But when to throw and when to pass? A quarterback determines that only through deep understanding of defensive coverages and reads that can vary from the time the huddle breaks to after the ball is snapped.
Beebe believes that is the greatest leap Maddie has taken. When he transferred to Aurora Christian from Joliet Catholic in the spring of his sophomore year Maddie already owned all the physical tools but only a rudimentary understanding of the nuances of the position.
"He didn't really learn how to play quarterback and read defenses until he got to Coach Beebe," said Anthony's father, Joe, a three-year starting quarterback at Romeoville, Class of '89. "So his junior year was a learning process and his senior year was the finished product of what Don did with him."
Beebe, who first encountered Anthony the winter of his sophomore year, said he allowed Maddie to call audibles as a junior "to a certain degree." A week ago Friday in the Memorial Stadium press box, a happy Beebe detailed the senior's progress diagnosing defenses on the fly.
"This year he is such a mentally tough quarterback that when he goes up and sees five in the box he's going to run; if he sees six, seven in the box he's going to throw," the coach said. "That is a tough thing to be able to defend and it shows his great ability not just physically but mentally."
Maddie's 72-yard touchdown run that kicked off the Eagles' scoring against Mt. Carmel came on an audible. So did his 2-point conversion pass to Grayson Roberts for a 14-0 lead, among other plays.
"You just don't do that as a high school kid," Beebe said. "That's like a major college mindset right now that he has. But he's a student of the game, he has passion, that's what he wants to do, and be. Most kids say that but they're not willing to go the extra mile to do that. He's not one of them."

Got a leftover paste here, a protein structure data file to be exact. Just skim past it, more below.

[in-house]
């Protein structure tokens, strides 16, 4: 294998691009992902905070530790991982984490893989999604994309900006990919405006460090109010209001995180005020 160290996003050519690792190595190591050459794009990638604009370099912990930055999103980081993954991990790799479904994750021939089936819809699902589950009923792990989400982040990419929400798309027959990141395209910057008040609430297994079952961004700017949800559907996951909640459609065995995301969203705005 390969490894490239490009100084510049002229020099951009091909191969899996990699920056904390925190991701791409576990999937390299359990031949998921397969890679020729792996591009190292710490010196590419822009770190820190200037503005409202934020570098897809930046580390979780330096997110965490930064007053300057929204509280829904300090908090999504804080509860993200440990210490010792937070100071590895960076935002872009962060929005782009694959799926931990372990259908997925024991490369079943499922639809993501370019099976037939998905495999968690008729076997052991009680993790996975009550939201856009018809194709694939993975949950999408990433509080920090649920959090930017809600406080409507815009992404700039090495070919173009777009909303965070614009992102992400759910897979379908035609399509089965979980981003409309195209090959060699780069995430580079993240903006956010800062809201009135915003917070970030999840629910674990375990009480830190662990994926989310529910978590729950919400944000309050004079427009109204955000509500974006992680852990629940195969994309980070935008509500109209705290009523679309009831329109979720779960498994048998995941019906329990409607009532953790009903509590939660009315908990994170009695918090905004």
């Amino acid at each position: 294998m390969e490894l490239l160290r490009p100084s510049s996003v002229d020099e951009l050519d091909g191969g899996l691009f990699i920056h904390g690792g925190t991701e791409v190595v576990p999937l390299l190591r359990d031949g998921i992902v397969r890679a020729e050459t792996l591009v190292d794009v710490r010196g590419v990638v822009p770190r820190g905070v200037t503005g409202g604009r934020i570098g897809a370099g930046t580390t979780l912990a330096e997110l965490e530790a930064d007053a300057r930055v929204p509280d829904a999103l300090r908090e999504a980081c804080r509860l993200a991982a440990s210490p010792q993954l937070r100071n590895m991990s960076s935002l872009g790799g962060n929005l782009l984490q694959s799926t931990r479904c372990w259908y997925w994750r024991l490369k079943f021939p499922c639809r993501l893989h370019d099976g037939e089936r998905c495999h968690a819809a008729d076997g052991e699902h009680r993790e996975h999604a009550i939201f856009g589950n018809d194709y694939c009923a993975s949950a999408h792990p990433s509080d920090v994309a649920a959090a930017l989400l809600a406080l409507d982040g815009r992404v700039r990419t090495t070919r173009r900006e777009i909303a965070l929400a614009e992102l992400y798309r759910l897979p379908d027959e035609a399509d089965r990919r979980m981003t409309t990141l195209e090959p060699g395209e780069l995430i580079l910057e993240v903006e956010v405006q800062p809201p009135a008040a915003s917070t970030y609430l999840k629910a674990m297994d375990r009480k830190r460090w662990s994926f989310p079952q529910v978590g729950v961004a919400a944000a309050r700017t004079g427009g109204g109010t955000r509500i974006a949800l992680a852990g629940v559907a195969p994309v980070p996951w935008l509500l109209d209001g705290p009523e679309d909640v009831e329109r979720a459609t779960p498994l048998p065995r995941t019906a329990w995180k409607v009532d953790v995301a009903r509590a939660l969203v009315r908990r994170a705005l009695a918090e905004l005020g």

Joliet Catholic's starting quarterback as a sophomore, Maddie was motivated to return to Champaign after Montini won the 2009 5A title game, 29-28. He didn't complete a pass in 8 tries for the ground-based Hilltoppers. Things obviously have changed.
"It was tough for me after that game, but I'm a competitor," said Maddie, who began playing football at age 7 with the Joliet Raiders and remains close to Joliet Catholic players like Ty Isaac, who joined the Maddies for a postponed Thanksgiving dinner Sunday at their Plainfield home after rushing for 515 yards and 6 touchdowns in the 5A loss to Montini.
"I tried to do the best I could. It didn't work out the best, but that's the way it goes," Maddie said.
How it went this fall was Maddie's leadership, work ethic, intelligence and physical abilities helped create a dream season in which he and his teammates went out on top.
"This year I've never seen him so happy, this whole season," said his mother, Angela, who married her high school sweetheart. "He loved to go to practice, he loves the team. I was glad that he was so happy the whole year, and then to have this happen for him, it was so sweet."
You won't find "sweet" in a football player's vocabulary, unless it doubles for "cool." In this case, though, both uses apply.
As Joe Maddie said: "I'm more proud of the type of young man that he's become than about what he's done in football."
"The only thing I can really do is give thanks to the guys on the team," Anthony said. "I definitely wouldn't be able to accomplish some of the things I accomplished this year without them. And I've just got to thank God for blessing me with the ability that I have.
"I go out there and I play every night because I love the game, and I'm just thankful there's something like this in my life that God's given me to take so much enjoyment from."